There are also two major areas of weakness in Kroeber-Riel's formulation. The fire.t concerns the effects of repetition. The notion that twenty to thirty repeated pairings of a brand stimulus and an emotion-eliciting stimulus are needed (at least under low involvement/passive learning conditions) to condition an emotional response to a brand, is central to Kroeber-Riel's arguments. The underlying process is seen as classical conditioning. However; the alternative explanation of mere exposure (Zajonc 1968; Mitchell and Olson 1981; Gorn 1982) suggests that the same effects could be achieved due to a preference for familiar stimuli, even without the presence of the emotion-eliciting stimulus. While Kroeber-Riel notes this competing hypothesis, he does not describe the portions of his research that attempt to rule it out.

Furthermore, there is no consideration given to forces that may be opposed to building affect through repeated exposures to an advertisement. If the focus was on cognitive responses rather than emotional responses these forces might involve the "semantic satiation" that occurs when a frequently heard or seen message loses its meaning or ability to stimulate cognitive processing. But in focusing on emotional response, the opposing force involves habituation to the emotion-eliciting stimulus so that it becomes essentially neutral. While it has been difficult to demonstrate advertising wearout in cognitive learning contexts (e.g. Craig, Sternthal, and Leavitt 1976), the possibilities for declining or even negative effects seem greater where conditioned affect is the concern. It was widely thought, for instance, that nightly U.S. television coverage of casualties in the Vietnam War desensitized the American population to the horrors of war (through over-exposure).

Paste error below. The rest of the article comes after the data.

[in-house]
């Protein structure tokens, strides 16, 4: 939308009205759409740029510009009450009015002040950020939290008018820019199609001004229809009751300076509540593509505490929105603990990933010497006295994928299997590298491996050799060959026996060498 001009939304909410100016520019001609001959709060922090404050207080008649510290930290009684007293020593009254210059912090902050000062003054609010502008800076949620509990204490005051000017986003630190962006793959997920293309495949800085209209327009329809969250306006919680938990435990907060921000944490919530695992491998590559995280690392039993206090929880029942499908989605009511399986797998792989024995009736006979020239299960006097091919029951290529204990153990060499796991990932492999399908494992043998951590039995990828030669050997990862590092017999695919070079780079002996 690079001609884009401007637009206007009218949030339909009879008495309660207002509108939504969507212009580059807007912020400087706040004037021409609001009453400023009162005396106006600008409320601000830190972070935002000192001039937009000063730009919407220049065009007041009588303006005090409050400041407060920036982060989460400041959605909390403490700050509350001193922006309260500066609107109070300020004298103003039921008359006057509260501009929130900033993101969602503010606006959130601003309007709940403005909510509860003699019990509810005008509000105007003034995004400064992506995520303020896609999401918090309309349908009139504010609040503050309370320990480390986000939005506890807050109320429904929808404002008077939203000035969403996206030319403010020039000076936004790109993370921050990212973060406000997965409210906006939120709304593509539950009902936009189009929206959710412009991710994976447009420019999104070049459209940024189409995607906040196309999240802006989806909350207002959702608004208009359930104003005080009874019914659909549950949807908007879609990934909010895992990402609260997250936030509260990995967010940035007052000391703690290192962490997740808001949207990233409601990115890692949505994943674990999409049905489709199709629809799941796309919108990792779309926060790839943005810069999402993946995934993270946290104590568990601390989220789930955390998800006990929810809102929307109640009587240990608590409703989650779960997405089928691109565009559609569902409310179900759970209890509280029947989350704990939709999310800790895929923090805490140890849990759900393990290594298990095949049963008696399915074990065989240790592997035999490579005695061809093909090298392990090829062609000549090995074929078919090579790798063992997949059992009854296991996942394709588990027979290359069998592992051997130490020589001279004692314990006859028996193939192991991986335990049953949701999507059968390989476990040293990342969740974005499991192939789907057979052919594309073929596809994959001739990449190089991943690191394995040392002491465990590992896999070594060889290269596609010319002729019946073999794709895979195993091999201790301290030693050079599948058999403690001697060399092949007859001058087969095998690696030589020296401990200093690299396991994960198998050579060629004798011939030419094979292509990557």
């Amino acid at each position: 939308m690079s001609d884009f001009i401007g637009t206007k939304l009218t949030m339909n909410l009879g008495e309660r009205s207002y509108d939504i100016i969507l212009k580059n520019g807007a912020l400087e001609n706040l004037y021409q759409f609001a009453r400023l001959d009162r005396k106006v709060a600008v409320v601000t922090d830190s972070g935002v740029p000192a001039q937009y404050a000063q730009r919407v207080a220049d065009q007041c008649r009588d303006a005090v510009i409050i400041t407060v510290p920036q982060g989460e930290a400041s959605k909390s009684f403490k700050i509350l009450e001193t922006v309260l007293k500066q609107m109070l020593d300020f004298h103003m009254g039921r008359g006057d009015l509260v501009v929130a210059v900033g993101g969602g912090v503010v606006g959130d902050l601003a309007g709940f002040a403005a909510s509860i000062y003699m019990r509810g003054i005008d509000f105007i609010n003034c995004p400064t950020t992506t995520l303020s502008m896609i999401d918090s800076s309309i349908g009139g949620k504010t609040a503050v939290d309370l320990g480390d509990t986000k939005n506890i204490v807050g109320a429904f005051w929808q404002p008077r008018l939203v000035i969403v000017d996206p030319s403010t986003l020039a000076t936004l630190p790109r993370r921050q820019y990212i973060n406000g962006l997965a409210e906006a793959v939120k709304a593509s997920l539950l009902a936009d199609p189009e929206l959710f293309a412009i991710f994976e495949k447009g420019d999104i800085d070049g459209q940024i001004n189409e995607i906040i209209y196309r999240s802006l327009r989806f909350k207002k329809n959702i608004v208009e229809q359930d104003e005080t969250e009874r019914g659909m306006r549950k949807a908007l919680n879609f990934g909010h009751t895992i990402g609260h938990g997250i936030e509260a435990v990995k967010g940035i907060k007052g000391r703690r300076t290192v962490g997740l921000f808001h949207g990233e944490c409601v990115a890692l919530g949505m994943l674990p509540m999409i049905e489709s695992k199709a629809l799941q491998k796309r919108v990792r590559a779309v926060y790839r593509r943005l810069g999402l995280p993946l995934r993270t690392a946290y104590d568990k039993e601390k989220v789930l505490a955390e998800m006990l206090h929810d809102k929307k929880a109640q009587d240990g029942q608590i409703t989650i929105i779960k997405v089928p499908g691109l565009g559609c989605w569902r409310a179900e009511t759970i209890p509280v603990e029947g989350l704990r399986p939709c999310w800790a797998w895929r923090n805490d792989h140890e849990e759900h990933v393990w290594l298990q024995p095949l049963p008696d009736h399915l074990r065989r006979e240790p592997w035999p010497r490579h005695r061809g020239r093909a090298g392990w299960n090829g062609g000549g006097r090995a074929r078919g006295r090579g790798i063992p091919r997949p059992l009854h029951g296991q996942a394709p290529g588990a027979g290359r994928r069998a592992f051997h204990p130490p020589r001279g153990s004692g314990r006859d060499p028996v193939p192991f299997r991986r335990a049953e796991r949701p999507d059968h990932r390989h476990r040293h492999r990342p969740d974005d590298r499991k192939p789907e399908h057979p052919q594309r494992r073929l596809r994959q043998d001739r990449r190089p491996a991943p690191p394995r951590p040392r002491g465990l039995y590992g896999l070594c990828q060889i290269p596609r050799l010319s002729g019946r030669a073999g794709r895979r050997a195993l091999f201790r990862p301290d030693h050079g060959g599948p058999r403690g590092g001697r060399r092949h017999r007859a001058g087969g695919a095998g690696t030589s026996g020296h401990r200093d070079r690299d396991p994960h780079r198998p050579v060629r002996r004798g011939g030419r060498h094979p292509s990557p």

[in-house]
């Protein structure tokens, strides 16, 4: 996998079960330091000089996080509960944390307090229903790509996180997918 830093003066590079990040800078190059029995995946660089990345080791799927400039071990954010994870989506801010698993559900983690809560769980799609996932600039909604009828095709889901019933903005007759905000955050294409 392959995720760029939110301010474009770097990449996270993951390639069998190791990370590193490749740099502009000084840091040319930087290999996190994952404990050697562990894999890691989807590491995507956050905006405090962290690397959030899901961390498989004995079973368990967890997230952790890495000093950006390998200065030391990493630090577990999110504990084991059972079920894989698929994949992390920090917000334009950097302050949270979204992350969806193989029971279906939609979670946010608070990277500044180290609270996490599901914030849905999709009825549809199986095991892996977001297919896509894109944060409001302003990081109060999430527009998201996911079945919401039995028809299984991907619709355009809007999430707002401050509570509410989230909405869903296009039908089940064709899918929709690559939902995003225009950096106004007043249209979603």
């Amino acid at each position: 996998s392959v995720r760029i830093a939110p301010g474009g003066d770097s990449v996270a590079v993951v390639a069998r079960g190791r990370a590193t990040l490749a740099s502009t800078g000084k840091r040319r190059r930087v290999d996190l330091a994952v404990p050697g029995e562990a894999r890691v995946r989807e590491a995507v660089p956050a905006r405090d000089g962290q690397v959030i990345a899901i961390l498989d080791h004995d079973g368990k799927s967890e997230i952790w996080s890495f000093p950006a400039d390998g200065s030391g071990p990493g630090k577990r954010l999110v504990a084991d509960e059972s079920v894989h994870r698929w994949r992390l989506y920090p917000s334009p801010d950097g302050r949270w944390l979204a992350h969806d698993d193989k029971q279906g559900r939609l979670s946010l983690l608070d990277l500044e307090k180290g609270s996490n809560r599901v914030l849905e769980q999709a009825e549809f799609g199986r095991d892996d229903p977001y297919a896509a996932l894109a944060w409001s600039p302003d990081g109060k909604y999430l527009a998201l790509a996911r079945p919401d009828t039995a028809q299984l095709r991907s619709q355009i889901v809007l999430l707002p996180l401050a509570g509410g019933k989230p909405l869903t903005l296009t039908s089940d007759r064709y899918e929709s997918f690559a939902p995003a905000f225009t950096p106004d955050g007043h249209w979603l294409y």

A second major weakness of Kroeber-Riel's treatment concerns the nature of stimuli. The paper proposes that for classical conditioning of affect to take place, not only should the presentation be uninvolving and create 2 passive exposure situation, but the emotional stimuli with which the brand is paired should be intense. There seems an inherent contradiction in these two specifications. If the unconditioned stimulus is intensely emotional it seems likely to attract sufficient attention and involvement that passive processing is precluded. Little description is given in the paper of exactly what sort of pictoral stimuli are and are not appropriate or how they might be selected.